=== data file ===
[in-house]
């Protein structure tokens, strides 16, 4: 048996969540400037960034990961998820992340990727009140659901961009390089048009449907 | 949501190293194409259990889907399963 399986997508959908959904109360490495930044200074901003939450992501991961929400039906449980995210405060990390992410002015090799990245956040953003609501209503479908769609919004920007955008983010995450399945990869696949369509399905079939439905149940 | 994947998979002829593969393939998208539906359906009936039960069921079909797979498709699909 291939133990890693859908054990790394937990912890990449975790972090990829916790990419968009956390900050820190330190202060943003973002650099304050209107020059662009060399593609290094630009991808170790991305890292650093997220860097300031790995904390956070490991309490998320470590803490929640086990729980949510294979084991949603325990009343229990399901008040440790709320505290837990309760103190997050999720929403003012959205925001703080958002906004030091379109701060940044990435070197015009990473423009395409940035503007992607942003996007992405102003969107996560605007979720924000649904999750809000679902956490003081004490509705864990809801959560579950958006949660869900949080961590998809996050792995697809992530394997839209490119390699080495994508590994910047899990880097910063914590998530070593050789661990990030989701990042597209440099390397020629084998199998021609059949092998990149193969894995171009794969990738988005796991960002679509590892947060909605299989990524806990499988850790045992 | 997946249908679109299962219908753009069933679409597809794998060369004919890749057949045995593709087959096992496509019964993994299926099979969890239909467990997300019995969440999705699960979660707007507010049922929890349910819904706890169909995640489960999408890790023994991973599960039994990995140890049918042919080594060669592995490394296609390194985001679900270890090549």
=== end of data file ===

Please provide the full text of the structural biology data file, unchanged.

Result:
[in-house]
């Protein structure tokens, strides 16, 4: 048996969540400037960034990961998820992340990727009140659901961009390089048009449907 | 949501190293194409259990889907399963 399986997508959908959904109360490495930044200074901003939450992501991961929400039906449980995210405060990390992410002015090799990245956040953003609501209503479908769609919004920007955008983010995450399945990869696949369509399905079939439905149940 | 994947998979002829593969393939998208539906359906009936039960069921079909797979498709699909 291939133990890693859908054990790394937990912890990449975790972090990829916790990419968009956390900050820190330190202060943003973002650099304050209107020059662009060399593609290094630009991808170790991305890292650093997220860097300031790995904390956070490991309490998320470590803490929640086990729980949510294979084991949603325990009343229990399901008040440790709320505290837990309760103190997050999720929403003012959205925001703080958002906004030091379109701060940044990435070197015009990473423009395409940035503007992607942003996007992405102003969107996560605007979720924000649904999750809000679902956490003081004490509705864990809801959560579950958006949660869900949080961590998809996050792995697809992530394997839209490119390699080495994508590994910047899990880097910063914590998530070593050789661990990030989701990042597209440099390397020629084998199998021609059949092998990149193969894995171009794969990738988005796991960002679509590892947060909605299989990524806990499988850790045992 | 997946249908679109299962219908753009069933679409597809794998060369004919890749057949045995593709087959096992496509019964993994299926099979969890239909467990997300019995969440999705699960979660707007507010049922929890349910819904706890169909995640489960999408890790023994991973599960039994990995140890049918042919080594060669592995490394296609390194985001679900270890090549």